Proverbs and Idioms: A cross linguistic analysis .
This paper addresses some theoretical issues in cross-linguistic phraseological analysis in general comparing English and Spanish and paremiological analysis in particular 2 and focuses on problems which arise in connection with finding pragmatic adequate equivalents which are lexical items of both source and target language which can be used in the same situations.
The paper tries to elaborate some principles of contrastive multiword unit analysis from a functional perspective through both the use of empirical data concerning the real usage of idioms (examples from the BNC) and a sound theoretical background. Relevant parameters of cross-linguistic comparison (Semantics, Syntax and Pragmatics) will be discussed with several examples trying to offer a typology of non-parallel features between L1 and L2 proverbs and idioms. The starting point for the functional comparison is English .
This paper ends up with a discussion on how to translate effectively thirty metaphorical and metonymic proverbs and idioms from English into Spanish and vice versa.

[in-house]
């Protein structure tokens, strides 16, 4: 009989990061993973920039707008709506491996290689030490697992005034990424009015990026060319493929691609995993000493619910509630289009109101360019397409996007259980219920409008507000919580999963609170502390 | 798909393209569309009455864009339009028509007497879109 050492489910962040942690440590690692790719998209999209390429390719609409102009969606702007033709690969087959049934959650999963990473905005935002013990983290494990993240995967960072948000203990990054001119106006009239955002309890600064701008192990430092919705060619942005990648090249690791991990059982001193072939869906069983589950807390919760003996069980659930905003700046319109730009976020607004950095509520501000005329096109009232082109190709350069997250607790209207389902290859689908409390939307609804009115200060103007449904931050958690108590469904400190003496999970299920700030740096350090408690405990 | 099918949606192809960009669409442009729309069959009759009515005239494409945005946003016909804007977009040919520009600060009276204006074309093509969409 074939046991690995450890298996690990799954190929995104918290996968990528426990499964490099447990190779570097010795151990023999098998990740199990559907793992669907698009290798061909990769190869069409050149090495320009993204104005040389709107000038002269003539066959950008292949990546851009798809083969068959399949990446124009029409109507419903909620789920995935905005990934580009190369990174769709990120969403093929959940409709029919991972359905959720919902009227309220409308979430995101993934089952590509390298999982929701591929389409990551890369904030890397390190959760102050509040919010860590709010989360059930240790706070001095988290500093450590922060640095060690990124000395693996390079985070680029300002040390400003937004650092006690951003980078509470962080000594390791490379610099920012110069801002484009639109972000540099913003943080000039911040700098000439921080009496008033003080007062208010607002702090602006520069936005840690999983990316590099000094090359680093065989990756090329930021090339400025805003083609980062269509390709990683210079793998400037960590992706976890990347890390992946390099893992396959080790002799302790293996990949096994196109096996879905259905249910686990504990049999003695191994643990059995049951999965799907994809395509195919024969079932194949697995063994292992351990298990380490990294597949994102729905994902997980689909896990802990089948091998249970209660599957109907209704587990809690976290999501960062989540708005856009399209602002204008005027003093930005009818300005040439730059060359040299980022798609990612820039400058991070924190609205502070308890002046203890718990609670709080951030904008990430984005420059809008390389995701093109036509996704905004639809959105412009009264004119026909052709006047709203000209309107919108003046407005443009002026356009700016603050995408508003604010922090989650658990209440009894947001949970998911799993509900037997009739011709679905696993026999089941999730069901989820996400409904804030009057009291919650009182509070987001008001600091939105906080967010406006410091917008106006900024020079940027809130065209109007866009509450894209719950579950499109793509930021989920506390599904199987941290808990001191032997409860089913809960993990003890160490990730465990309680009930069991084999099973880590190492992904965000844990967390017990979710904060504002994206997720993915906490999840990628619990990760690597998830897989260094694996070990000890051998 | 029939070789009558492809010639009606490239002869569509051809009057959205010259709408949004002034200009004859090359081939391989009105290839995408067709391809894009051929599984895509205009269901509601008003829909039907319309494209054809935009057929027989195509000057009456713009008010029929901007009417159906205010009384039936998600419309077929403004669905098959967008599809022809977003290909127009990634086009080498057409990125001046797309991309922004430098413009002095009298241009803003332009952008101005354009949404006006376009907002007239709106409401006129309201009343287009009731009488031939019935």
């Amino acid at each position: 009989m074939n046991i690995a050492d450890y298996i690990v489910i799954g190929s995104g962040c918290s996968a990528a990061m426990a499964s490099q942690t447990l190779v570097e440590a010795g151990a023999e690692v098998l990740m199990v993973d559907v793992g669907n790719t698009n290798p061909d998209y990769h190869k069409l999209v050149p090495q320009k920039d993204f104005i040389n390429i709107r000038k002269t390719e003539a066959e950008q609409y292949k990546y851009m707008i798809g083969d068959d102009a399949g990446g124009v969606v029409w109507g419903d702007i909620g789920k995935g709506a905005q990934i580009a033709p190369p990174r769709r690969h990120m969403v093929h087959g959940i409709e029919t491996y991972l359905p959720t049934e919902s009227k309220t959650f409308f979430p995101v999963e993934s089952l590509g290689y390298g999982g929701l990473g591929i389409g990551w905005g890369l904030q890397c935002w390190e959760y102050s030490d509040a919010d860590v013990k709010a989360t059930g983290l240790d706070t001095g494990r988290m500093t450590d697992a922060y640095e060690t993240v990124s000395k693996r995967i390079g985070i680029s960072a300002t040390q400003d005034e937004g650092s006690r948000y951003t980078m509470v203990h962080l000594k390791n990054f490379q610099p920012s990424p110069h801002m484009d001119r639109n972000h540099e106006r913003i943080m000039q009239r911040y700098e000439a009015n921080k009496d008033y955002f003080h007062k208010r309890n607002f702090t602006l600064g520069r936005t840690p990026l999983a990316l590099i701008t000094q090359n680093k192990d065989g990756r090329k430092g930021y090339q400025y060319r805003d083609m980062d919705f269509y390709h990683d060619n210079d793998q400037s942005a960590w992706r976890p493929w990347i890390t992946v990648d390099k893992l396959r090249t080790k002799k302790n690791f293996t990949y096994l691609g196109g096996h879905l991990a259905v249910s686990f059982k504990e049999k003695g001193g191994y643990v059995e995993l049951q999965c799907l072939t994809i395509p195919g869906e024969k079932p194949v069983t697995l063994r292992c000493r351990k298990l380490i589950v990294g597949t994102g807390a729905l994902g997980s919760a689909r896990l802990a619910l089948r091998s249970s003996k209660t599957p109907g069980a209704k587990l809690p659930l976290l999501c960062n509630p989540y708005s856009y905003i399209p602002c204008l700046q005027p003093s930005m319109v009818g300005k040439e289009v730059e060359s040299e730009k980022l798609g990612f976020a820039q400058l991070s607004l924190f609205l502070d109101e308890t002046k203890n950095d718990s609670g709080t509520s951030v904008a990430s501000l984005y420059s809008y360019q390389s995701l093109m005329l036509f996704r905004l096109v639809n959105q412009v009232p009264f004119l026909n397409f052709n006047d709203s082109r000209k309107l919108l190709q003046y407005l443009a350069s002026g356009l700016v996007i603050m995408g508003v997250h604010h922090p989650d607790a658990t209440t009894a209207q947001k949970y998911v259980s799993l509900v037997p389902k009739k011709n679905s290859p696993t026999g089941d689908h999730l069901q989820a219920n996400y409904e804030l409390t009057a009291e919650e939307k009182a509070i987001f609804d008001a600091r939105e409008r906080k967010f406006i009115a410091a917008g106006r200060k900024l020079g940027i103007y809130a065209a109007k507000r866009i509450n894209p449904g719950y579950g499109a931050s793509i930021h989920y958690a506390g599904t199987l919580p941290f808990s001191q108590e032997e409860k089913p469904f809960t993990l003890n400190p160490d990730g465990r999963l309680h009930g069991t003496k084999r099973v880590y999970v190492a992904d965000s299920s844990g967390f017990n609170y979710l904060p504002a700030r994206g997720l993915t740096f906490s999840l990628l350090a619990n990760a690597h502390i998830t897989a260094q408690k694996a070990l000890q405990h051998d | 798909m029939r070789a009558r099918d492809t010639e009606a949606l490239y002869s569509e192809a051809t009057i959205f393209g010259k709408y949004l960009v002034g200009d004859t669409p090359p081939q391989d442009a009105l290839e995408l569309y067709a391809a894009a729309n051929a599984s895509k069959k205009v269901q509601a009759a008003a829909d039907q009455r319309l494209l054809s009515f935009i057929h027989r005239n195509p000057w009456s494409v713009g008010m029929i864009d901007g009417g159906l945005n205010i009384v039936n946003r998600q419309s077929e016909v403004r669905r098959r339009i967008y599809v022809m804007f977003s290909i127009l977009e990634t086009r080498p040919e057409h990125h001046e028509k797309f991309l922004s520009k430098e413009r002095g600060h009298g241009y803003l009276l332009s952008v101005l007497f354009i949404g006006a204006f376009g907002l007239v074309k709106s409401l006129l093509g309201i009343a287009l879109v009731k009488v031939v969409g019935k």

Key words: proverbs, corpus, phraseology, idioms, functionalism, paremiology.
1-INTRODUCTION: ENGLISH PROVERBS AND IDIOMS IN PERSPECTIVE
Proverbs in English and Spanish are a crystallized summary of popular wisdom or fancy. They are likely, or indeed certain, to have long been current in popular speech before they could make any appearance in literature, or even in collections of such lore. English proverbs have found their way into British and American speech from classical, biblical, British, continental European and American Literature. They offer nuggets of popular wisdom on all aspects of life, including marriage, children, business, food, religion, romance, agriculture, geography, sports, money, law and music.
Spanish proverbs also reflect different aspects of material culture and folklore; they usually differ in...